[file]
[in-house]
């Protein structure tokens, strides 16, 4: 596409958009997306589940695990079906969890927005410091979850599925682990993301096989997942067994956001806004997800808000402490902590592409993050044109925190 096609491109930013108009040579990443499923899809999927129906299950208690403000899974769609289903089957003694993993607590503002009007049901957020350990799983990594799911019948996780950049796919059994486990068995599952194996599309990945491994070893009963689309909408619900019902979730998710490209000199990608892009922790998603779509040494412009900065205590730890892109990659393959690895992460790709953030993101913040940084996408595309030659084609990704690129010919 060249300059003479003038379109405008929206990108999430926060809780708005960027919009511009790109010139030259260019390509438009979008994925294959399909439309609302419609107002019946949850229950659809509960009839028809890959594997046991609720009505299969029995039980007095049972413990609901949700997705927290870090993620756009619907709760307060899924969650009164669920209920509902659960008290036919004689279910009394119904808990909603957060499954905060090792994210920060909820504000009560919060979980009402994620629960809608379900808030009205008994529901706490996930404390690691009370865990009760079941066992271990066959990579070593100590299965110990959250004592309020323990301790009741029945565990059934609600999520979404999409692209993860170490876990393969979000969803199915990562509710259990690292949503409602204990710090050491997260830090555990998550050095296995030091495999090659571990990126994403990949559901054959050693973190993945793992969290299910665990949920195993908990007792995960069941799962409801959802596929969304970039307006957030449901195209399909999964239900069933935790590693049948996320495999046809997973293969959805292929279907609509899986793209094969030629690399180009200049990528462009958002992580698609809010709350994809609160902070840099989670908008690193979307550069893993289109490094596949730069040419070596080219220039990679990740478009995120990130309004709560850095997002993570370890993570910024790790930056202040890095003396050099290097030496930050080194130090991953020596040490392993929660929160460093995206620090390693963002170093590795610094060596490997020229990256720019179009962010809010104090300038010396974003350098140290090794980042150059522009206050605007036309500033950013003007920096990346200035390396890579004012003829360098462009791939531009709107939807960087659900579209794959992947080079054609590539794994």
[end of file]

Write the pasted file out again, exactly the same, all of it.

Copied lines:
[in-house]
């Protein structure tokens, strides 16, 4: 596409958009997306589940695990079906969890927005410091979850599925682990993301096989997942067994956001806004997800808000402490902590592409993050044109925190 096609491109930013108009040579990443499923899809999927129906299950208690403000899974769609289903089957003694993993607590503002009007049901957020350990799983990594799911019948996780950049796919059994486990068995599952194996599309990945491994070893009963689309909408619900019902979730998710490209000199990608892009922790998603779509040494412009900065205590730890892109990659393959690895992460790709953030993101913040940084996408595309030659084609990704690129010919 060249300059003479003038379109405008929206990108999430926060809780708005960027919009511009790109010139030259260019390509438009979008994925294959399909439309609302419609107002019946949850229950659809509960009839028809890959594997046991609720009505299969029995039980007095049972413990609901949700997705927290870090993620756009619907709760307060899924969650009164669920209920509902659960008290036919004689279910009394119904808990909603957060499954905060090792994210920060909820504000009560919060979980009402994620629960809608379900808030009205008994529901706490996930404390690691009370865990009760079941066992271990066959990579070593100590299965110990959250004592309020323990301790009741029945565990059934609600999520979404999409692209993860170490876990393969979000969803199915990562509710259990690292949503409602204990710090050491997260830090555990998550050095296995030091495999090659571990990126994403990949559901054959050693973190993945793992969290299910665990949920195993908990007792995960069941799962409801959802596929969304970039307006957030449901195209399909999964239900069933935790590693049948996320495999046809997973293969959805292929279907609509899986793209094969030629690399180009200049990528462009958002992580698609809010709350994809609160902070840099989670908008690193979307550069893993289109490094596949730069040419070596080219220039990679990740478009995120990130309004709560850095997002993570370890993570910024790790930056202040890095003396050099290097030496930050080194130090991953020596040490392993929660929160460093995206620090390693963002170093590795610094060596490997020229990256720019179009962010809010104090300038010396974003350098140290090794980042150059522009206050605007036309500033950013003007920096990346200035390396890579004012003829360098462009791939531009709107939807960087659900579209794959992947080079054609590539794994």